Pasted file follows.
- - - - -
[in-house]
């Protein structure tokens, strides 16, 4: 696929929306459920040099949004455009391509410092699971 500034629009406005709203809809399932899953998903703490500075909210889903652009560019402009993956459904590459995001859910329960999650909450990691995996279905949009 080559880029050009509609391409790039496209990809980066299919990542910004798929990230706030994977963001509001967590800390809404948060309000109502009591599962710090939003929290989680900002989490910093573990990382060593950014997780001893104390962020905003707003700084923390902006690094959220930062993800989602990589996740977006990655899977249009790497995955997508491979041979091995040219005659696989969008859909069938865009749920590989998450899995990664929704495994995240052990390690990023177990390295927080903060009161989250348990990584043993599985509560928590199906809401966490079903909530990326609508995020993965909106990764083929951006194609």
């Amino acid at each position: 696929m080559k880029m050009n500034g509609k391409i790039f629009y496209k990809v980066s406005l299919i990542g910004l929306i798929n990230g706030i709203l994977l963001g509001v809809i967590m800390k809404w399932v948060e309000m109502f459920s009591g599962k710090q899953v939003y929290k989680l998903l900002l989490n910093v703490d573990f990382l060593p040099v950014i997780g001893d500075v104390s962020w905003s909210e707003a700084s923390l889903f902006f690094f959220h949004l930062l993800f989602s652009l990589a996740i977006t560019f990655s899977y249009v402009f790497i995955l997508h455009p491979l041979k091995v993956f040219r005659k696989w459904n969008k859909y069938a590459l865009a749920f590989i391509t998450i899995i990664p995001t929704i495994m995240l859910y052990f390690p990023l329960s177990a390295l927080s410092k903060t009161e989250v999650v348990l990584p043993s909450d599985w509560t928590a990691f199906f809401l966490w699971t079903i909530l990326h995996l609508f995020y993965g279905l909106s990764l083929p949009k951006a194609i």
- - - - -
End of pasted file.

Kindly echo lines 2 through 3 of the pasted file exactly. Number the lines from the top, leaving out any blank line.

């Protein structure tokens, strides 16, 4: 696929929306459920040099949004455009391509410092699971 500034629009406005709203809809399932899953998903703490500075909210889903652009560019402009993956459904590459995001859910329960999650909450990691995996279905949009 080559880029050009509609391409790039496209990809980066299919990542910004798929990230706030994977963001509001967590800390809404948060309000109502009591599962710090939003929290989680900002989490910093573990990382060593950014997780001893104390962020905003707003700084923390902006690094959220930062993800989602990589996740977006990655899977249009790497995955997508491979041979091995040219005659696989969008859909069938865009749920590989998450899995990664929704495994995240052990390690990023177990390295927080903060009161989250348990990584043993599985509560928590199906809401966490079903909530990326609508995020993965909106990764083929951006194609």
């Amino acid at each position: 696929m080559k880029m050009n500034g509609k391409i790039f629009y496209k990809v980066s406005l299919i990542g910004l929306i798929n990230g706030i709203l994977l963001g509001v809809i967590m800390k809404w399932v948060e309000m109502f459920s009591g599962k710090q899953v939003y929290k989680l998903l900002l989490n910093v703490d573990f990382l060593p040099v950014i997780g001893d500075v104390s962020w905003s909210e707003a700084s923390l889903f902006f690094f959220h949004l930062l993800f989602s652009l990589a996740i977006t560019f990655s899977y249009v402009f790497i995955l997508h455009p491979l041979k091995v993956f040219r005659k696989w459904n969008k859909y069938a590459l865009a749920f590989i391509t998450i899995i990664p995001t929704i495994m995240l859910y052990f390690p990023l329960s177990a390295l927080s410092k903060t009161e989250v999650v348990l990584p043993s909450d599985w509560t928590a990691f199906f809401l966490w699971t079903i909530l990326h995996l609508f995020y993965g279905l909106s990764l083929p949009k951006a194609i």